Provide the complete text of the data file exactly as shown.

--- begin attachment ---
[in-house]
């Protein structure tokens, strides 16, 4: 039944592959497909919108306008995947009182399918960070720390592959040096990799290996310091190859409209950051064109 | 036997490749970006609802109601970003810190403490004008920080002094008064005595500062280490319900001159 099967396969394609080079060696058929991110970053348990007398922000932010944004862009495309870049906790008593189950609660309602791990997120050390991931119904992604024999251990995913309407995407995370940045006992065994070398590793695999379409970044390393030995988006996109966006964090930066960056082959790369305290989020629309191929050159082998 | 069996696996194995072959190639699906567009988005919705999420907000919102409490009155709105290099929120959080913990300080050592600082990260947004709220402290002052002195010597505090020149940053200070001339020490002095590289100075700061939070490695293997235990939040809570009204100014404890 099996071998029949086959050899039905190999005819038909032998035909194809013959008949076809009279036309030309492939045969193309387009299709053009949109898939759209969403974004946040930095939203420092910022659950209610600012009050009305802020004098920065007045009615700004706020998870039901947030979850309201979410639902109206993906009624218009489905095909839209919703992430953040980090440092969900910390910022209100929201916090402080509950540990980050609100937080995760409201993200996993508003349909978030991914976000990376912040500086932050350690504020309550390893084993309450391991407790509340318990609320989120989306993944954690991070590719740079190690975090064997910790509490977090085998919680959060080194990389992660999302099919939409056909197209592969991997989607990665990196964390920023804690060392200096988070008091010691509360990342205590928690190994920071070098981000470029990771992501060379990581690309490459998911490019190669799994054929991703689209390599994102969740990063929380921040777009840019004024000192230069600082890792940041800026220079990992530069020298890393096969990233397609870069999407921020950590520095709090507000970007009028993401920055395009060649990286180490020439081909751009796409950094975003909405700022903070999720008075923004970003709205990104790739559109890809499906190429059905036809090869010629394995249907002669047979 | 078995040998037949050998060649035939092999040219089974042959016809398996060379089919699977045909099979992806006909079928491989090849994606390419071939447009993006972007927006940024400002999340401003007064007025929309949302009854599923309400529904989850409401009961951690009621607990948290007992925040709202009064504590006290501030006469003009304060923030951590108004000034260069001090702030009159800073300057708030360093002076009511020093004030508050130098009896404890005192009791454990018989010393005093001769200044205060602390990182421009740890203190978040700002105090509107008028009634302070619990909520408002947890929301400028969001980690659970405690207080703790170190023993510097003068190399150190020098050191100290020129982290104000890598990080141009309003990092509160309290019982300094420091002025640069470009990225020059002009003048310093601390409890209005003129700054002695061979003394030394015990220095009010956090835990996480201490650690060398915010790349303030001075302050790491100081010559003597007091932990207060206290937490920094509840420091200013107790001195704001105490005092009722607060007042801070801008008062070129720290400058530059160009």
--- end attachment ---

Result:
[in-house]
């Protein structure tokens, strides 16, 4: 039944592959497909919108306008995947009182399918960070720390592959040096990799290996310091190859409209950051064109 | 036997490749970006609802109601970003810190403490004008920080002094008064005595500062280490319900001159 099967396969394609080079060696058929991110970053348990007398922000932010944004862009495309870049906790008593189950609660309602791990997120050390991931119904992604024999251990995913309407995407995370940045006992065994070398590793695999379409970044390393030995988006996109966006964090930066960056082959790369305290989020629309191929050159082998 | 069996696996194995072959190639699906567009988005919705999420907000919102409490009155709105290099929120959080913990300080050592600082990260947004709220402290002052002195010597505090020149940053200070001339020490002095590289100075700061939070490695293997235990939040809570009204100014404890 099996071998029949086959050899039905190999005819038909032998035909194809013959008949076809009279036309030309492939045969193309387009299709053009949109898939759209969403974004946040930095939203420092910022659950209610600012009050009305802020004098920065007045009615700004706020998870039901947030979850309201979410639902109206993906009624218009489905095909839209919703992430953040980090440092969900910390910022209100929201916090402080509950540990980050609100937080995760409201993200996993508003349909978030991914976000990376912040500086932050350690504020309550390893084993309450391991407790509340318990609320989120989306993944954690991070590719740079190690975090064997910790509490977090085998919680959060080194990389992660999302099919939409056909197209592969991997989607990665990196964390920023804690060392200096988070008091010691509360990342205590928690190994920071070098981000470029990771992501060379990581690309490459998911490019190669799994054929991703689209390599994102969740990063929380921040777009840019004024000192230069600082890792940041800026220079990992530069020298890393096969990233397609870069999407921020950590520095709090507000970007009028993401920055395009060649990286180490020439081909751009796409950094975003909405700022903070999720008075923004970003709205990104790739559109890809499906190429059905036809090869010629394995249907002669047979 | 078995040998037949050998060649035939092999040219089974042959016809398996060379089919699977045909099979992806006909079928491989090849994606390419071939447009993006972007927006940024400002999340401003007064007025929309949302009854599923309400529904989850409401009961951690009621607990948290007992925040709202009064504590006290501030006469003009304060923030951590108004000034260069001090702030009159800073300057708030360093002076009511020093004030508050130098009896404890005192009791454990018989010393005093001769200044205060602390990182421009740890203190978040700002105090509107008028009634302070619990909520408002947890929301400028969001980690659970405690207080703790170190023993510097003068190399150190020098050191100290020129982290104000890598990080141009309003990092509160309290019982300094420091002025640069470009990225020059002009003048310093601390409890209005003129700054002695061979003394030394015990220095009010956090835990996480201490650690060398915010790349303030001075302050790491100081010559003597007091932990207060206290937490920094509840420091200013107790001195704001105490005092009722607060007042801070801008008062070129720290400058530059160009």